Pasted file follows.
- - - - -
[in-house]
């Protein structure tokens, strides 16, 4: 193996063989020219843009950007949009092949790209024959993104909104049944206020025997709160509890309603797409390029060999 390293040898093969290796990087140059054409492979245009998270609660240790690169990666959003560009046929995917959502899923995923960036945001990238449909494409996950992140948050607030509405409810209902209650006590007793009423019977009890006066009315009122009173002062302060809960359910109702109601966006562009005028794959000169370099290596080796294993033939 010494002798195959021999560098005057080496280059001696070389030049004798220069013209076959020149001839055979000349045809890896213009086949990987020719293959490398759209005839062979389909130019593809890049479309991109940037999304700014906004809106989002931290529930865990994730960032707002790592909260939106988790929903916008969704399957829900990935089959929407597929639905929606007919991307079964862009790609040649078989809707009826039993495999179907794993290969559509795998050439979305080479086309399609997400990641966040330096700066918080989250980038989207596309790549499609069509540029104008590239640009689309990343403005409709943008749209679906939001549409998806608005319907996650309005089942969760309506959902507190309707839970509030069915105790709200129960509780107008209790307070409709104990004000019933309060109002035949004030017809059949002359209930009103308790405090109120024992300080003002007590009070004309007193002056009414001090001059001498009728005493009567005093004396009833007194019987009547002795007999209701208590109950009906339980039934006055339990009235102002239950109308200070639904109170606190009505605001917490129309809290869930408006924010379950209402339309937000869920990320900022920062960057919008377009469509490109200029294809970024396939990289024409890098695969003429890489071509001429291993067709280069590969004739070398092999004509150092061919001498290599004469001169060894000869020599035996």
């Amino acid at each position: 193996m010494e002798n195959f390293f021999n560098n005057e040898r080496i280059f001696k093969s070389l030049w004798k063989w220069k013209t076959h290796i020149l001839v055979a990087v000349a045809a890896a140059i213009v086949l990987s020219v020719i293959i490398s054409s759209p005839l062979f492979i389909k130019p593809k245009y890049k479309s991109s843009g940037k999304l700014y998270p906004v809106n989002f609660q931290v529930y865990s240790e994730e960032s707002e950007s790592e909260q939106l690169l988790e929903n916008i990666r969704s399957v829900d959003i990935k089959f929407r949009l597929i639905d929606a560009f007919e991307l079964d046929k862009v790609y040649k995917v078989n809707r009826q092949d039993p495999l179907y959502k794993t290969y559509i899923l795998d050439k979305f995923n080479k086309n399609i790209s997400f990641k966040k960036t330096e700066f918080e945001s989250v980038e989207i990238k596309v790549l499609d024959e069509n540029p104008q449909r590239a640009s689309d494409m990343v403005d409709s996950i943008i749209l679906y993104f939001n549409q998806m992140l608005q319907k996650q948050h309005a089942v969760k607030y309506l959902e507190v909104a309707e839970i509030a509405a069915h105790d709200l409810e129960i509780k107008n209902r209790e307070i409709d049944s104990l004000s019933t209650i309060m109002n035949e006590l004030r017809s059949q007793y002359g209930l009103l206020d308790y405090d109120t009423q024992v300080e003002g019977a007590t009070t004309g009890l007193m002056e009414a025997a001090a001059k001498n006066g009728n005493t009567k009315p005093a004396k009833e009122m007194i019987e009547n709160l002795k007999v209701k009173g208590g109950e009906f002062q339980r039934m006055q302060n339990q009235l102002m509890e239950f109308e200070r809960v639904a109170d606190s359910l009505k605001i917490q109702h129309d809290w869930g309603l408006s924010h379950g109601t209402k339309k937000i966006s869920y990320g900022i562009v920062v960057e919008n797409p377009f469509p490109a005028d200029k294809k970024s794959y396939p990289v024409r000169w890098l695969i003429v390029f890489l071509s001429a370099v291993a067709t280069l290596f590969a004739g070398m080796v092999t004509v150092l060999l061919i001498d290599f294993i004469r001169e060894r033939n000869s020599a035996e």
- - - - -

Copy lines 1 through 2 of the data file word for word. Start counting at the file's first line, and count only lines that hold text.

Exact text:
[in-house]
């Protein structure tokens, strides 16, 4: 193996063989020219843009950007949009092949790209024959993104909104049944206020025997709160509890309603797409390029060999 390293040898093969290796990087140059054409492979245009998270609660240790690169990666959003560009046929995917959502899923995923960036945001990238449909494409996950992140948050607030509405409810209902209650006590007793009423019977009890006066009315009122009173002062302060809960359910109702109601966006562009005028794959000169370099290596080796294993033939 010494002798195959021999560098005057080496280059001696070389030049004798220069013209076959020149001839055979000349045809890896213009086949990987020719293959490398759209005839062979389909130019593809890049479309991109940037999304700014906004809106989002931290529930865990994730960032707002790592909260939106988790929903916008969704399957829900990935089959929407597929639905929606007919991307079964862009790609040649078989809707009826039993495999179907794993290969559509795998050439979305080479086309399609997400990641966040330096700066918080989250980038989207596309790549499609069509540029104008590239640009689309990343403005409709943008749209679906939001549409998806608005319907996650309005089942969760309506959902507190309707839970509030069915105790709200129960509780107008209790307070409709104990004000019933309060109002035949004030017809059949002359209930009103308790405090109120024992300080003002007590009070004309007193002056009414001090001059001498009728005493009567005093004396009833007194019987009547002795007999209701208590109950009906339980039934006055339990009235102002239950109308200070639904109170606190009505605001917490129309809290869930408006924010379950209402339309937000869920990320900022920062960057919008377009469509490109200029294809970024396939990289024409890098695969003429890489071509001429291993067709280069590969004739070398092999004509150092061919001498290599004469001169060894000869020599035996």